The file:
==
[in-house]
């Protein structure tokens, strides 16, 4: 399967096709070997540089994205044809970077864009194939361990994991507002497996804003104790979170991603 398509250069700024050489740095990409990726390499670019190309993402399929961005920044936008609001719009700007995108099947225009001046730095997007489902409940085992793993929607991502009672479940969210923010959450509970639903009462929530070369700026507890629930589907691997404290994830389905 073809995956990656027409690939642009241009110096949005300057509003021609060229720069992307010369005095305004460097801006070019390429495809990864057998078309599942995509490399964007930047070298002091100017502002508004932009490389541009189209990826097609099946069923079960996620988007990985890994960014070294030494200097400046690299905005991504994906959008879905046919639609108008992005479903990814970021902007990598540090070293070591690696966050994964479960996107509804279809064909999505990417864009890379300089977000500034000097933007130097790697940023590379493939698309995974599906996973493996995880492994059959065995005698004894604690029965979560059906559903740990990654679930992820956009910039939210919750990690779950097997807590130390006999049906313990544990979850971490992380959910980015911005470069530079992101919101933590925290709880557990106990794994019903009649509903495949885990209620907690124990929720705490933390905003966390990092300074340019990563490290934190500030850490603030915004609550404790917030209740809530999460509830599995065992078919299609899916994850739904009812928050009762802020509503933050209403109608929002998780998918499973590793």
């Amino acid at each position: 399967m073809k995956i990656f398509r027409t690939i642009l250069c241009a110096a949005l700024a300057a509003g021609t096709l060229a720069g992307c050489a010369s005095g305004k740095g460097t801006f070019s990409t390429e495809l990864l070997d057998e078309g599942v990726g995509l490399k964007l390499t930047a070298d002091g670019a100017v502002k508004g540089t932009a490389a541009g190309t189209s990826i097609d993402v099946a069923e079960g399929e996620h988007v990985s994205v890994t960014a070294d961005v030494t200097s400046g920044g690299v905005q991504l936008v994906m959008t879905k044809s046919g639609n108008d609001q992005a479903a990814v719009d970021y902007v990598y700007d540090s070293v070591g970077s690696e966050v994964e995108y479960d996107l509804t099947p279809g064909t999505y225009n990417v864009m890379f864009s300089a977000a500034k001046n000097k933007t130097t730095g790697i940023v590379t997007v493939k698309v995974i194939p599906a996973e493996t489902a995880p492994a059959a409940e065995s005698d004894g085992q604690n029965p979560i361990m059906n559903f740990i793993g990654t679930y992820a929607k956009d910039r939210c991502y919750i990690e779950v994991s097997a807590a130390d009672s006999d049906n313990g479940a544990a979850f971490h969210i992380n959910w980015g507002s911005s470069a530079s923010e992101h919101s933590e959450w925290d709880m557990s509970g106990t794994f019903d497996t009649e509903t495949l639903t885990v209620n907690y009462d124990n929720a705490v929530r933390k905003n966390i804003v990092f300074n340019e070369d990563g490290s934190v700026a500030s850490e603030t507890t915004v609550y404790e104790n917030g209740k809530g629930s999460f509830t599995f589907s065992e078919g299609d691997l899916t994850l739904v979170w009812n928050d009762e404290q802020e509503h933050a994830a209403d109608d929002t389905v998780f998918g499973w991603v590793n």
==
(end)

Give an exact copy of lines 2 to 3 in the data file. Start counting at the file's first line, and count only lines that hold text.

């Protein structure tokens, strides 16, 4: 399967096709070997540089994205044809970077864009194939361990994991507002497996804003104790979170991603 398509250069700024050489740095990409990726390499670019190309993402399929961005920044936008609001719009700007995108099947225009001046730095997007489902409940085992793993929607991502009672479940969210923010959450509970639903009462929530070369700026507890629930589907691997404290994830389905 073809995956990656027409690939642009241009110096949005300057509003021609060229720069992307010369005095305004460097801006070019390429495809990864057998078309599942995509490399964007930047070298002091100017502002508004932009490389541009189209990826097609099946069923079960996620988007990985890994960014070294030494200097400046690299905005991504994906959008879905046919639609108008992005479903990814970021902007990598540090070293070591690696966050994964479960996107509804279809064909999505990417864009890379300089977000500034000097933007130097790697940023590379493939698309995974599906996973493996995880492994059959065995005698004894604690029965979560059906559903740990990654679930992820956009910039939210919750990690779950097997807590130390006999049906313990544990979850971490992380959910980015911005470069530079992101919101933590925290709880557990106990794994019903009649509903495949885990209620907690124990929720705490933390905003966390990092300074340019990563490290934190500030850490603030915004609550404790917030209740809530999460509830599995065992078919299609899916994850739904009812928050009762802020509503933050209403109608929002998780998918499973590793």
């Amino acid at each position: 399967m073809k995956i990656f398509r027409t690939i642009l250069c241009a110096a949005l700024a300057a509003g021609t096709l060229a720069g992307c050489a010369s005095g305004k740095g460097t801006f070019s990409t390429e495809l990864l070997d057998e078309g599942v990726g995509l490399k964007l390499t930047a070298d002091g670019a100017v502002k508004g540089t932009a490389a541009g190309t189209s990826i097609d993402v099946a069923e079960g399929e996620h988007v990985s994205v890994t960014a070294d961005v030494t200097s400046g920044g690299v905005q991504l936008v994906m959008t879905k044809s046919g639609n108008d609001q992005a479903a990814v719009d970021y902007v990598y700007d540090s070293v070591g970077s690696e966050v994964e995108y479960d996107l509804t099947p279809g064909t999505y225009n990417v864009m890379f864009s300089a977000a500034k001046n000097k933007t130097t730095g790697i940023v590379t997007v493939k698309v995974i194939p599906a996973e493996t489902a995880p492994a059959a409940e065995s005698d004894g085992q604690n029965p979560i361990m059906n559903f740990i793993g990654t679930y992820a929607k956009d910039r939210c991502y919750i990690e779950v994991s097997a807590a130390d009672s006999d049906n313990g479940a544990a979850f971490h969210i992380n959910w980015g507002s911005s470069a530079s923010e992101h919101s933590e959450w925290d709880m557990s509970g106990t794994f019903d497996t009649e509903t495949l639903t885990v209620n907690y009462d124990n929720a705490v929530r933390k905003n966390i804003v990092f300074n340019e070369d990563g490290s934190v700026a500030s850490e603030t507890t915004v609550y404790e104790n917030g209740k809530g629930s999460f509830t599995f589907s065992e078919g299609d691997l899916t994850l739904v979170w009812n928050d009762e404290q802020e509503h933050a994830a209403d109608d929002t389905v998780f998918g499973w991603v590793n």